Sister Smile is based on the true story of Jeanine Deckers, a Nun hit wonder who fell into obscurity after recording the hit single Dominique in 1963. While her appearances on the Ed Sullivan show might have ended soon after, her story certainly did not not as her outspoken views on birth control put her at odds with the catholic church and left her in financial ruin. A failed attempt to reinvent herself as a disco star was unsuccessful and she committed suicide with her partner in 1985.
The story has been well documented with various books and off broadway productions released over the years as well as a 1966 film adaptation starring Debbie Reynolds. Her success might even have been the inspiration for the Peter Cook and Dudley Moore Leaping nun sketch in 1966.
Growing up in a bakery run by her stern mother, Jeanine decides to defy her parents and run off to the nunnery. Unable to fit in to the non-expressive rigidity of austere convent life, Jeanine is permitted the return of her guitar on which she plays her original song, Dominique, the song that propels her to dizzying heights of fame.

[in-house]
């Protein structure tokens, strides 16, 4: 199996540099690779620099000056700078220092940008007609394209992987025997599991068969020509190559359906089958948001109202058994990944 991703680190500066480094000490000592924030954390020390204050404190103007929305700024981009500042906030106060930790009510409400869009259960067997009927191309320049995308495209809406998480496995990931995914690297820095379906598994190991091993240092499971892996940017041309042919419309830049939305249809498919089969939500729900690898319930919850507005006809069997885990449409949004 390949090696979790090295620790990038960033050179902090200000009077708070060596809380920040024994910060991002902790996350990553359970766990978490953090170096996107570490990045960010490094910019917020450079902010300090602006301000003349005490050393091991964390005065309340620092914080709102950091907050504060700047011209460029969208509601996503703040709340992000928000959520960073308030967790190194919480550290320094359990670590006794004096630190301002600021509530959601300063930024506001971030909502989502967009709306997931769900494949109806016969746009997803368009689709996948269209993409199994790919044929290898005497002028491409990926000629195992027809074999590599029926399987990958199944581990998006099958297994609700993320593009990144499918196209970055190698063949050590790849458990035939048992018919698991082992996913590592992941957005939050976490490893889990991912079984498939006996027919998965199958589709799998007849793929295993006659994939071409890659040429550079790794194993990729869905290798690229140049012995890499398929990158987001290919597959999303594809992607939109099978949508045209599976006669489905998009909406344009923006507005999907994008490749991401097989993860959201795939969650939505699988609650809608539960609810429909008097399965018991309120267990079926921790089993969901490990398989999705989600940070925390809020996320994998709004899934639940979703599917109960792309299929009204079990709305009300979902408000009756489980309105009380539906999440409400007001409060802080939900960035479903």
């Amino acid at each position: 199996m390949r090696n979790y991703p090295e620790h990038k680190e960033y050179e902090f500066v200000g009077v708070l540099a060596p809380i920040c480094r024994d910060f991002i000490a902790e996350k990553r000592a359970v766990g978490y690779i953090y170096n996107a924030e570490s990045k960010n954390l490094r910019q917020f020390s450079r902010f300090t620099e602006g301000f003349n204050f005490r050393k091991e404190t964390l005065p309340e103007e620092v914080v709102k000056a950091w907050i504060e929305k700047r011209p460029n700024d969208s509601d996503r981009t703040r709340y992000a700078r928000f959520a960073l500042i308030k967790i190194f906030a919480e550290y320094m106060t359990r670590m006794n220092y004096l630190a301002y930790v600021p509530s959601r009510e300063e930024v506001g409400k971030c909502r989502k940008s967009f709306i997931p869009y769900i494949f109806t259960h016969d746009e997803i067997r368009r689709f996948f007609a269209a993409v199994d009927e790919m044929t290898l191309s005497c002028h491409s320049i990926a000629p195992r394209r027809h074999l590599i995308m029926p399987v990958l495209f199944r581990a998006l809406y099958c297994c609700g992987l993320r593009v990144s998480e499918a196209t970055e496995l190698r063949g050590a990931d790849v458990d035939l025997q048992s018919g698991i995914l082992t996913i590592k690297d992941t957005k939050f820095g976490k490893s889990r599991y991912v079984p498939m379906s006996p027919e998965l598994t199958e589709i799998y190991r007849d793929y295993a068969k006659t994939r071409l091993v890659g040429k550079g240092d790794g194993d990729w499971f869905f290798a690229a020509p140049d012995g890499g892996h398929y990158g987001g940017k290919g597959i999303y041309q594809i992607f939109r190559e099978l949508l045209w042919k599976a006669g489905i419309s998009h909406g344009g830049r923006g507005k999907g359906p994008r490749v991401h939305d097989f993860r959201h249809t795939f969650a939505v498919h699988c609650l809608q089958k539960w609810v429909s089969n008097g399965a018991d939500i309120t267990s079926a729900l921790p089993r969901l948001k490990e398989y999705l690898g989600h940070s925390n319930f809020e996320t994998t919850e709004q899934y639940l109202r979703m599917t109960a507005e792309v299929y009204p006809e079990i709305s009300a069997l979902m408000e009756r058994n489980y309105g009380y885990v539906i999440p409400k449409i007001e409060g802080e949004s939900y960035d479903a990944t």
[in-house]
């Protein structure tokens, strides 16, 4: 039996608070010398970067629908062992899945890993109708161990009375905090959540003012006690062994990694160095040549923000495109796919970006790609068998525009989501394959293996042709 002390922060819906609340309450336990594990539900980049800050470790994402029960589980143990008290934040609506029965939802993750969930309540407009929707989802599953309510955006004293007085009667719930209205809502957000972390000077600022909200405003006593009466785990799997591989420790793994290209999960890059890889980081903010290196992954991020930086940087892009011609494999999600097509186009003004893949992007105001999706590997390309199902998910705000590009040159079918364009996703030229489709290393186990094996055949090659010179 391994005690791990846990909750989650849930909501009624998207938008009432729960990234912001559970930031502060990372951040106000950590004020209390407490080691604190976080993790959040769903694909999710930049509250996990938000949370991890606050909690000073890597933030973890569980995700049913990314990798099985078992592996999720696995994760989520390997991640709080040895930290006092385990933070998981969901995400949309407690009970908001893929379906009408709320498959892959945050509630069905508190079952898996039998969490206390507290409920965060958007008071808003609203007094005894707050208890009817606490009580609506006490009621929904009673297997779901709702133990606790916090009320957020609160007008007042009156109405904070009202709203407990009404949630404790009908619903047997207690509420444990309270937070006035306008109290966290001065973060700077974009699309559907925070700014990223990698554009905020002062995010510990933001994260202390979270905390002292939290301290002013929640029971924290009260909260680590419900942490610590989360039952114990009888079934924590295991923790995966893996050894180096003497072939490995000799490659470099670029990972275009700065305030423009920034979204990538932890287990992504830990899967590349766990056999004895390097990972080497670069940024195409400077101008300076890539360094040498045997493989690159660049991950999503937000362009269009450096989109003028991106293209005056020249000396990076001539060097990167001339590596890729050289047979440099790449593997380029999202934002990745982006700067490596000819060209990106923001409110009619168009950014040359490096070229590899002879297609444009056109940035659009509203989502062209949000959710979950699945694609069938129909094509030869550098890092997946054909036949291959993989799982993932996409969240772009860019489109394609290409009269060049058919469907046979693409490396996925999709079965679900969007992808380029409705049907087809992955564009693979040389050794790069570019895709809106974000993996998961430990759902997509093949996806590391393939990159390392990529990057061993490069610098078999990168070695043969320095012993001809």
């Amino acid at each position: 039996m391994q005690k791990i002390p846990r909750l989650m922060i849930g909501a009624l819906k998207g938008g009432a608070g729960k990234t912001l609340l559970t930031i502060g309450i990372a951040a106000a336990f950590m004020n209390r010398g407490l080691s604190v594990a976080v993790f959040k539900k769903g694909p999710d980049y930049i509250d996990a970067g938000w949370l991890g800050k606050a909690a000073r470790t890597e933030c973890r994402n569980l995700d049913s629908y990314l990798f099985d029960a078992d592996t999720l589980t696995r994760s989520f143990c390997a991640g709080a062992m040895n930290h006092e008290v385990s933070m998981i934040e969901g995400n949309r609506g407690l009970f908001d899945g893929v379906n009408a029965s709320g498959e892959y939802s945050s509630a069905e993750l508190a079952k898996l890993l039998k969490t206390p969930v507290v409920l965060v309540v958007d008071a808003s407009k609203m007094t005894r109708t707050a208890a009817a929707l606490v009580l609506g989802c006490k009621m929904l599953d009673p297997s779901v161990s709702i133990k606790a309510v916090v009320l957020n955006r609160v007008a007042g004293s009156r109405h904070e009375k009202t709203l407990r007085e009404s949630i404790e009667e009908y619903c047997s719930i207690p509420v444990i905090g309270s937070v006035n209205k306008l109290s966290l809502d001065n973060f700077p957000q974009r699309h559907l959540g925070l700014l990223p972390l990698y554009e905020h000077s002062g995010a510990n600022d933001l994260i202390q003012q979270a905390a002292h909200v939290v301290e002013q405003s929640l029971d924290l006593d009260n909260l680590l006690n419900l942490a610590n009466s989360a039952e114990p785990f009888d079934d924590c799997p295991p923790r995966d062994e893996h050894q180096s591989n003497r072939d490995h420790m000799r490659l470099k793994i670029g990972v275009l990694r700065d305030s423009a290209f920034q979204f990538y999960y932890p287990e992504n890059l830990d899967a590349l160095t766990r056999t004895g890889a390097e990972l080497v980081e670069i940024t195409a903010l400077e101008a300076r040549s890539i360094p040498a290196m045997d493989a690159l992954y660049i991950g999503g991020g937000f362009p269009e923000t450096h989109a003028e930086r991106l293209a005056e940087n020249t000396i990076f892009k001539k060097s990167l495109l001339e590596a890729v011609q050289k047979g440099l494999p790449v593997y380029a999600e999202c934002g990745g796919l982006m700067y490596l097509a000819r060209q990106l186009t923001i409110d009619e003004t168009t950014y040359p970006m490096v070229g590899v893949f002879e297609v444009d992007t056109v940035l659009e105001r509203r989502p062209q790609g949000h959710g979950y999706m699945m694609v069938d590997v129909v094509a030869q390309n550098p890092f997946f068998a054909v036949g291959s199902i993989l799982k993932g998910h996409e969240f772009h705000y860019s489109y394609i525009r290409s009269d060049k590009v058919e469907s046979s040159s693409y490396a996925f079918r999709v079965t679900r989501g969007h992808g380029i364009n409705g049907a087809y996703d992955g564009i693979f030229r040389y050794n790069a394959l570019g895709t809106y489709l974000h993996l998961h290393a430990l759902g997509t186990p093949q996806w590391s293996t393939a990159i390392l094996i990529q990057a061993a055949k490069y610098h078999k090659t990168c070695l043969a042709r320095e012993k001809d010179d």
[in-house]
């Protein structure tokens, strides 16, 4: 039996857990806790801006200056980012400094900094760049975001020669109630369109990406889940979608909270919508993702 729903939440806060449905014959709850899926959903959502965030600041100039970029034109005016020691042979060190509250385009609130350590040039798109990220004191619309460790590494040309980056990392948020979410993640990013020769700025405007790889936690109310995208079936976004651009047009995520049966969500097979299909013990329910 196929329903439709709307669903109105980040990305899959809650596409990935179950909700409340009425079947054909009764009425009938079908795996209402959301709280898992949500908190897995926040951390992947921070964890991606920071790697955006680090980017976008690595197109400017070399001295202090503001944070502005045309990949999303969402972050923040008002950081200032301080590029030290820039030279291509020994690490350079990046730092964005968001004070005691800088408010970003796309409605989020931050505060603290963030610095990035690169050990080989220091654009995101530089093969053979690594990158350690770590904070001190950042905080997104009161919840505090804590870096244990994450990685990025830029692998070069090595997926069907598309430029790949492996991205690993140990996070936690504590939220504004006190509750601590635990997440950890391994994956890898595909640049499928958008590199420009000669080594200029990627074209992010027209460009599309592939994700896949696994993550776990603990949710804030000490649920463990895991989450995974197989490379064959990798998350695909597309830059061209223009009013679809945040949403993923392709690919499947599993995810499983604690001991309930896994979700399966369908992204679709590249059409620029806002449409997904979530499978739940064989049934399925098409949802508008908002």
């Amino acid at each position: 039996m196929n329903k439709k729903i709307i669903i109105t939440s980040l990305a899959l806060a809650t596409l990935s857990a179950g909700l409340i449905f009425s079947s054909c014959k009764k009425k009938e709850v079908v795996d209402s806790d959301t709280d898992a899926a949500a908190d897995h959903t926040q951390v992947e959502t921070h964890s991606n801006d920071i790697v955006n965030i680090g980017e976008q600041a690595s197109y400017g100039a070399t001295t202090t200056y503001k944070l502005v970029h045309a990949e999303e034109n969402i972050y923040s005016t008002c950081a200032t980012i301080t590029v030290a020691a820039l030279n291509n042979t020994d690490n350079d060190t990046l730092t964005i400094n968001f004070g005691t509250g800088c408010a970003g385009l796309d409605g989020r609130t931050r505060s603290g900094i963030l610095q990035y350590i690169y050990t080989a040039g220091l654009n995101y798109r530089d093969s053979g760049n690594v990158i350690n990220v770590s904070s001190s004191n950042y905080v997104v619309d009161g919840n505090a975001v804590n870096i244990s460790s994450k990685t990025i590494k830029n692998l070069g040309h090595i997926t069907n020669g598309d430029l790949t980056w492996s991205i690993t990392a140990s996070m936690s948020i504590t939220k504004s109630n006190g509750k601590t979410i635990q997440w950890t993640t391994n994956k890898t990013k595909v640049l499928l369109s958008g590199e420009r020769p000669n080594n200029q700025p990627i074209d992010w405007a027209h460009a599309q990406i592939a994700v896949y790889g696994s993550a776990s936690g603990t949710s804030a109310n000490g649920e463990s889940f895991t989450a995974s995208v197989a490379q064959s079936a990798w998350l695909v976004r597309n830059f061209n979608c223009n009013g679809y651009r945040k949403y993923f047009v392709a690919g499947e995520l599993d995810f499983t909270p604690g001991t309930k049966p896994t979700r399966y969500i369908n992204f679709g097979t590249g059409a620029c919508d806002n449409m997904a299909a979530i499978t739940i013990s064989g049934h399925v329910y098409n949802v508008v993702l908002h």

After her decision to leave the church to pursue a career as a singer, her life begins a slow decline as she ends up rejected by church and family for her advocacy of contraception and for living with her lesbian lover. It’s no surprise that songs like Glory be to God for the Golden Pill left her in a cultural no mans land; too radical for the church, too churchy for the radicals
Jeanine is played exceptionally well by Cecile de France who showcases strength and ability in the role and perfectly captures her characters strong will and rebellious nature.
Unfortunately the story adapts a softly softly approach and fails to point the finger at the Catholic Church who, along with the record company Phillips, kept the majority of her royalties and left her financially broken. While the film had the opportunity to present this story in a much more confronting light, perhaps it was the fear of exactly what had happened to Jeanine, that caused director Stijn Coninx to shy away, leaving us robbed of some substantial drama and to wonder the point.
I can’t help thinking that if this film were directed by a woman we may have been led to look less romantically at her beauty and breasts and more at the angst she must have been experiencing as victim of the church’s greed and her own desperate ache for love, an emotion she “didn’t know how to do”. The whole aspect of her suicide was glossed over as a romantic act devoid of any underlying reasons.
Beverly Callow and Gram Morris( who hasn’t actually seen the film but likes stories about Nuns who put out disco records)